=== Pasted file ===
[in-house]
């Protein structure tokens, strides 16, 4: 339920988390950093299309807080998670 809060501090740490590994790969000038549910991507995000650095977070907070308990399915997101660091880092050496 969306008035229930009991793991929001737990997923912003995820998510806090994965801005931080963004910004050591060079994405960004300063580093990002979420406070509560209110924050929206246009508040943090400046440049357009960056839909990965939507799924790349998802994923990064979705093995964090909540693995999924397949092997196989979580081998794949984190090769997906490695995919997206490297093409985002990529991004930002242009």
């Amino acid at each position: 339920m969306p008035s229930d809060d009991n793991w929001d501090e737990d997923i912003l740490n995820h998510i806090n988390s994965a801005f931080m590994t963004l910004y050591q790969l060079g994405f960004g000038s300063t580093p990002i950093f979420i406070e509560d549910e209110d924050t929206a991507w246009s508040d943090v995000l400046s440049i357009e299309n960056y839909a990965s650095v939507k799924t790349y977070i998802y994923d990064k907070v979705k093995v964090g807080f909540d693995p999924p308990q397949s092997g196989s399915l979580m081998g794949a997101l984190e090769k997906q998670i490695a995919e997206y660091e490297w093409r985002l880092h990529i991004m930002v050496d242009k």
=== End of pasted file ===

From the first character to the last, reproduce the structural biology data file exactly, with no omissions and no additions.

[in-house]
């Protein structure tokens, strides 16, 4: 339920988390950093299309807080998670 809060501090740490590994790969000038549910991507995000650095977070907070308990399915997101660091880092050496 969306008035229930009991793991929001737990997923912003995820998510806090994965801005931080963004910004050591060079994405960004300063580093990002979420406070509560209110924050929206246009508040943090400046440049357009960056839909990965939507799924790349998802994923990064979705093995964090909540693995999924397949092997196989979580081998794949984190090769997906490695995919997206490297093409985002990529991004930002242009």
């Amino acid at each position: 339920m969306p008035s229930d809060d009991n793991w929001d501090e737990d997923i912003l740490n995820h998510i806090n988390s994965a801005f931080m590994t963004l910004y050591q790969l060079g994405f960004g000038s300063t580093p990002i950093f979420i406070e509560d549910e209110d924050t929206a991507w246009s508040d943090v995000l400046s440049i357009e299309n960056y839909a990965s650095v939507k799924t790349y977070i998802y994923d990064k907070v979705k093995v964090g807080f909540d693995p999924p308990q397949s092997g196989s399915l979580m081998g794949a997101l984190e090769k997906q998670i490695a995919e997206y660091e490297w093409r985002l880092h990529i991004m930002v050496d242009k």